Sep 302007
 

If your understanding of what is happening in Myanmar/Burma boils down to thousands of marching monks in brightly colored robes, a military junta who is trying to stop them and one lone beloved, imprisoned woman who happens to be a Nobel Laureate, you are not alone. News reports make little mention of the many other women who are involved in this struggle. Yet as The Irrawaddy reports,

“Among the Burmese pro-democracy activists in hiding are many courageous and committed women who have played leading roles in the recent demonstrations against sharp price increases in fuel, which began on Aug 19.Authorities have been hunting down at least two dozen activists.

Pictures of leading activists, “wanted persons,” have been distributed to checkpoints in Rangoon and other cities.

The Irrawaddy is honored to profile a number of these exceptional women activists who are on the front lines in the struggle for democracy in Burma .”

Please follow the link to read the complete profiles of these women, but we name them here because it is so important that their lives and their work be a visible part of this struggle. The women profiled in the Irrawaddy article are:

Nilar Thein

Su Su Nway

Mie Mie

Phyu Phyu Thin

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     September 30, 2007  Posted by on September 30, 2007 1 Response »
    Sep 282007
     

    Check out the following transcript of author Naomi Klein and Amy Goodman on Democracy Now verbally skewering (that’s probably putting it politely) former Fed chief Alan Greenspan. I thought it was quite brave when Greenspan appeared on Jon Stewart recently to plug his new book, but compared to the grilling he got from Goodman and Klein, Stewart’s swipes pale severely. Here are a few snippets:

    “NAOMI KLEIN: Well, I’m just wondering if it troubles Mr. Greenspan at all that wars over resources in other countries are actually illegal. Mr. Greenspan has praised the rule of law, the importance of the rule of law, in his book. But in his statements about the reasons why this has not been publicly discussed, he has said that it’s not politically expedient at this moment. But it’s not just that it’s not politically expedient, Mr. Greenspan. Are you aware that, according to the Hague Regulations and the Geneva Conventions, it is illegal for one country to invade another over its natural resources?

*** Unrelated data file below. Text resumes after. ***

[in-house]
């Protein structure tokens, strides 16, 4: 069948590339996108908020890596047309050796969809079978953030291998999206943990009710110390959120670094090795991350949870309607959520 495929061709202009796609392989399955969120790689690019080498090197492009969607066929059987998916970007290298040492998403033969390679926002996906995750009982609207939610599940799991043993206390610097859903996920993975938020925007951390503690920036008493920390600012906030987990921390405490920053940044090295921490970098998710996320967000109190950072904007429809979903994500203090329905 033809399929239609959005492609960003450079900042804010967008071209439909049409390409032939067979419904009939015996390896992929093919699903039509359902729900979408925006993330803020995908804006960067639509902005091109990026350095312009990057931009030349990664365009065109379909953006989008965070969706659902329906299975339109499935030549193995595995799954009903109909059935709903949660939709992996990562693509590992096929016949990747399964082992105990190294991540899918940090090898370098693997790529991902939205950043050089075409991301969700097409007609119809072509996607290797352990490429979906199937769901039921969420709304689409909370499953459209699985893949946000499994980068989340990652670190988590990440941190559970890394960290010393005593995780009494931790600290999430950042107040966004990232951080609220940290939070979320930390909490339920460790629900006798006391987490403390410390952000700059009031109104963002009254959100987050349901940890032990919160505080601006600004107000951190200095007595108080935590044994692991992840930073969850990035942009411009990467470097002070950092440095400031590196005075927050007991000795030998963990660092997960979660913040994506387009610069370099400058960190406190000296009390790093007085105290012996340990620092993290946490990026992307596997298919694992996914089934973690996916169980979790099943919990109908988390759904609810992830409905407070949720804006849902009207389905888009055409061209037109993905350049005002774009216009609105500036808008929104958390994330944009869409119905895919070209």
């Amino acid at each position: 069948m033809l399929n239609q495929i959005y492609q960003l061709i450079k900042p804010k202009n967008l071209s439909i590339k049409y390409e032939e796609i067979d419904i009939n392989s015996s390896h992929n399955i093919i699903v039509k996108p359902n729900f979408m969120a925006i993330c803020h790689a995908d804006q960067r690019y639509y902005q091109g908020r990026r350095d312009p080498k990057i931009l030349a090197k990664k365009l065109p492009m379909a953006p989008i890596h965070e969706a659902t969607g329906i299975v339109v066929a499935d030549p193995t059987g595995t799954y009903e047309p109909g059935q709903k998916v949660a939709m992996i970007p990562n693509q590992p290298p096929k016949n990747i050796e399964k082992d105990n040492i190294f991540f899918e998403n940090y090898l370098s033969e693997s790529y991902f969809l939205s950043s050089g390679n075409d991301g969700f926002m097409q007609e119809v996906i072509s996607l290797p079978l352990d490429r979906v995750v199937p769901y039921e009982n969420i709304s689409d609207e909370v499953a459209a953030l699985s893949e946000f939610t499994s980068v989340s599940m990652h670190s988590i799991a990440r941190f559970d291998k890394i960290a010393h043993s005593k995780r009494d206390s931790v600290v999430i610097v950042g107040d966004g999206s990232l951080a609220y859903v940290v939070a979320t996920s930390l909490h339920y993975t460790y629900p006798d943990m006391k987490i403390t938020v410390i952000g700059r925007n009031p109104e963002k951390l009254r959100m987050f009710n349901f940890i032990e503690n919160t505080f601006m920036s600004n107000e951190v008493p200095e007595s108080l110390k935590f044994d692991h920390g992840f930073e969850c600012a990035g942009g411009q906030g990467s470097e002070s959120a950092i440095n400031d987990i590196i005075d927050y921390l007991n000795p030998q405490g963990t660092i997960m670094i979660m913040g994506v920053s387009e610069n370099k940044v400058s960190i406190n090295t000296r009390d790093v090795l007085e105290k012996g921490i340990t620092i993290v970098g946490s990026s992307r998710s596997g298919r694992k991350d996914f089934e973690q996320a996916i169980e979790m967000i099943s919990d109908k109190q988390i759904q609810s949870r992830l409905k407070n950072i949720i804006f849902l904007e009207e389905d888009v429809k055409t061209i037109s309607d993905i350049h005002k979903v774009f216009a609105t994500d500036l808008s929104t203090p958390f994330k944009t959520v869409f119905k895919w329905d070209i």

ALAN GREENSPAN: No. What I was saying is that the issue which, as you know, most people who were pressing for the war were concerned with were weapons of mass destruction. I personally believed that Saddam was behaving in a way that he probably very well had, almost certainly had, weapons of mass destruction. I was surprised, as most, that he didn’t. But what I was saying is that my reason for being pleased to see Saddam out of office had nothing to do with the weapons of mass destruction. It had to do with the potential threat that he could create to the rest of the world.

    NAOMI KLEIN: Yes, I realize that, but he was not simply deposed. The US invaded Iraq, occupied it and took control over its resources. And under international law, that it is illegal to wage wars to gain access to other countries’, sovereign countries’, natural resources.”

    and then there is this:

    Continue reading »

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     September 28, 2007  Posted by on September 28, 2007 Comments Off
    Sep 272007
     

    It has been a VERY perilous week for free speech.  The New York Times reports that,